As impatient as I was, the doctors were right: the only thing that fixed it was time. Eventually I found that I was able to play for longer amounts of time and through more matches, and the constant pain subsided. Having not really been able to play Overwatch during that time, I drifted away from it and found comfort in other titles. I suppose a positive effect that came out of the whole situation was that I discovered Heroes of the Storm, another great Blizzard title, which ended up giving me a lot of friends and fun experiences. I’d also learned a lot about the way hands and thumbs work and the proper way to treat injured muscles. Even so, there’s no way I was planning on repeating that situation again – I’d shelved my USB controller entirely and was bent on playing with a mouse and keyboard when I could. It’s too bad, then, that a similar situation happened not too long after this mess concluded.

Pain 2: Electric Boogaloo

A year or two later, I’d graduated and started working in writing and games. I was typing for hours on end most days; even though it was work that I enjoyed, it was hard on my wrists and hands. I’d also joined a competitive Heroes of the Storm team a few months before graduation and kept playing with them afterward. We practiced most nights of the week, which meant that I typed all day and played all night. Sounds like a dream, right? (For me, at least.) Well, it was – until my wrists started becoming sore and tender while typing and playing.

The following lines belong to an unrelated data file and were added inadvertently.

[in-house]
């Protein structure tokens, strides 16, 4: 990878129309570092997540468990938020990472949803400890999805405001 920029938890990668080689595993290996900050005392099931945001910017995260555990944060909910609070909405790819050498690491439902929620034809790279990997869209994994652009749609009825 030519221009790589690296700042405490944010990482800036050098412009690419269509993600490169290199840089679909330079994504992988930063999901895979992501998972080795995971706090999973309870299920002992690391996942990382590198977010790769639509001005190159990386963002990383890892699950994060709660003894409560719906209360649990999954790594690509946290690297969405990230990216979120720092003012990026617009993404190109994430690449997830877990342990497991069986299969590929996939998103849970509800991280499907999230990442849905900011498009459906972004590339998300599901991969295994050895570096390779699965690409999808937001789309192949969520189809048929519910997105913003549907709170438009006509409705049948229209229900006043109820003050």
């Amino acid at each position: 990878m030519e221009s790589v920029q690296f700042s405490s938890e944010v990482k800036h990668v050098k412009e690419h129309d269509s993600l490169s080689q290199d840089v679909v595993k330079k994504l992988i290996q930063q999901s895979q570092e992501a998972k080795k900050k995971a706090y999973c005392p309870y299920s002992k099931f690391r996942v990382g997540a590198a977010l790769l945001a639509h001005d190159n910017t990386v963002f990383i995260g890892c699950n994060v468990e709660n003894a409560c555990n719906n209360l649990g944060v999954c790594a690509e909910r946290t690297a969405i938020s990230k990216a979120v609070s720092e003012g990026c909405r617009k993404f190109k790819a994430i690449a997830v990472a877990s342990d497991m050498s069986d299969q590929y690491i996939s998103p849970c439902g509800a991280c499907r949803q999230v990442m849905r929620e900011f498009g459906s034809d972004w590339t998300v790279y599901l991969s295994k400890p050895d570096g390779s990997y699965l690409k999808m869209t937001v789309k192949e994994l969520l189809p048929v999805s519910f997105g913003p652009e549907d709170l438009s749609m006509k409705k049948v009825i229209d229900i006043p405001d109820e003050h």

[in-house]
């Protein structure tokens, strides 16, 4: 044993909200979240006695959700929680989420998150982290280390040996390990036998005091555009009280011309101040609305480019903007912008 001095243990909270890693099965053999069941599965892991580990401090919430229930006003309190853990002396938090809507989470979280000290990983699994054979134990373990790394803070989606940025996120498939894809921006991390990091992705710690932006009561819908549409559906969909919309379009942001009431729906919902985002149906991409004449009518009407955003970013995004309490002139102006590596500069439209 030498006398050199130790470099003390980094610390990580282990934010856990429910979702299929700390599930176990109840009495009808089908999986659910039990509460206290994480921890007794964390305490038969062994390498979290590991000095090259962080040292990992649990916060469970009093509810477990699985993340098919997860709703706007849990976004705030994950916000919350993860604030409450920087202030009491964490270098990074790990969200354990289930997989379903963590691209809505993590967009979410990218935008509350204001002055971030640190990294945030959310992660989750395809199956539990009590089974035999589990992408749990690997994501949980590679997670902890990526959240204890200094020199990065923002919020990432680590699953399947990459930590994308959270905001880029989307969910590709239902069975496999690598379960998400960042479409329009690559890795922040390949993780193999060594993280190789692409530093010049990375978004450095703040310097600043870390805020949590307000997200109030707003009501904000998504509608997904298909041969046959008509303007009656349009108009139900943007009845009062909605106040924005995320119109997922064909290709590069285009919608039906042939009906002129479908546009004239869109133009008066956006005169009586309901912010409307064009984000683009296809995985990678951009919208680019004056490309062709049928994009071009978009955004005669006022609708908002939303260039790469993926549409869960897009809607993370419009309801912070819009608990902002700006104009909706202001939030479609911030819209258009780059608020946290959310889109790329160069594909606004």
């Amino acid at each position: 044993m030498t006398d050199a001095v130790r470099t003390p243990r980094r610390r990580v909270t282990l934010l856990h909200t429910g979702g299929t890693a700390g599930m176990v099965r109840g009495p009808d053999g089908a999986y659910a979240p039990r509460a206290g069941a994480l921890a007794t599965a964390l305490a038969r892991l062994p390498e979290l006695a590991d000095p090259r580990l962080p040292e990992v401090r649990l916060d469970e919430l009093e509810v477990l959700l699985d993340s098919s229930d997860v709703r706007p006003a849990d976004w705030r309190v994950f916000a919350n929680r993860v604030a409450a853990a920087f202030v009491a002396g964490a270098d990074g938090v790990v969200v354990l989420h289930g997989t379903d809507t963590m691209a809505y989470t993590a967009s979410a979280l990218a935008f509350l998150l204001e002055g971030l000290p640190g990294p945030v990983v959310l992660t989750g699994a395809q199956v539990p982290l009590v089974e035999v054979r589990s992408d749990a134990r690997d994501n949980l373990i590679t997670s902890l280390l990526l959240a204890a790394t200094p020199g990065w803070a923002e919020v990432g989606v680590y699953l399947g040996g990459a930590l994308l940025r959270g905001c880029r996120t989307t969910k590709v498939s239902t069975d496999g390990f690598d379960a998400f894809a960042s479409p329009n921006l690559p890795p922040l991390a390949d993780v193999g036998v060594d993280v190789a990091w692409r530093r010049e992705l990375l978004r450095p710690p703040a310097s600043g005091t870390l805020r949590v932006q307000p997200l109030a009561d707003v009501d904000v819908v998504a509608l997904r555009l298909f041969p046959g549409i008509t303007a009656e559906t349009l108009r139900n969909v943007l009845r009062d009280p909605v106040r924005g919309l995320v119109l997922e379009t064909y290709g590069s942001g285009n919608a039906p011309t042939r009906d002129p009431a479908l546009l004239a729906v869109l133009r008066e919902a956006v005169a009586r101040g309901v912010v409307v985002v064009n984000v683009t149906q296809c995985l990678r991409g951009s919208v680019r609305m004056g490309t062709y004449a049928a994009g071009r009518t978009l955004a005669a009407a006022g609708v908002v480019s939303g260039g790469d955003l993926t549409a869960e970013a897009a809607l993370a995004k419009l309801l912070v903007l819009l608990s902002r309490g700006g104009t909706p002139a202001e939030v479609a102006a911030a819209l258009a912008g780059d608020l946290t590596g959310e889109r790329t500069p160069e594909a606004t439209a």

After having gone through the thumb pain situation, I knew that I didn’t want to mess things up a second time. There was no way I was going to go through another months-long ordeal where I just sat around and waited for time to work its healing magic. The stakes were also higher this time around: if I couldn’t use my mouse and keyboard, I wouldn’t be able to do my work or practice with the team. I was worried that the things I enjoyed were going to be taken away from me again. In a monumental effort to avoid all of that pain, I did a ton of research on what was going on and what I could do to make things better. I talked to my partner, whose dad is a martial arts instructor, about stretches and ways to relieve pain. I invested in a mousepad wrist rest that relieved pressure on my wrists by making sure that my hand was level with my mouse. I also discovered some wrist skins that kept my wrists steady and reduced motion, which in turn reduced the amount of pain that came from moving sore muscles. That’s how I discovered Ritual Motion!

Because I took the time to do things right the second time around, I was able to keep working and playing without compromise. I listened to my body, did the appropriate research, found the tools I needed, and didn’t force myself to push through it. Within a few days of wearing the skins and using the wrist rest, my wrists felt much better and I could type and play for hours without pain. And hey, I ended up getting a gig out of the whole situation, too!

If you’ve been experiencing thumb and wrist pain – or any kind of pain, physical or mental – while gaming, don’t be like me in the first story. Listening to what your body is telling you, doing the right research, and talking to the right people can help you get back on your game fast without having to stop doing what you love. It can be hard to stop when you love to play, but a day or two of voluntary break right now might prevent six months of imperative break down the road. Do your research, talk to your friends and doctors, and figure out what works for you. Until human hands evolve in the future to accommodate perfect WASD finger placement or hyper-low-sensitivity controllers, we have to work with what we’ve got. We’re only given one body – use it right!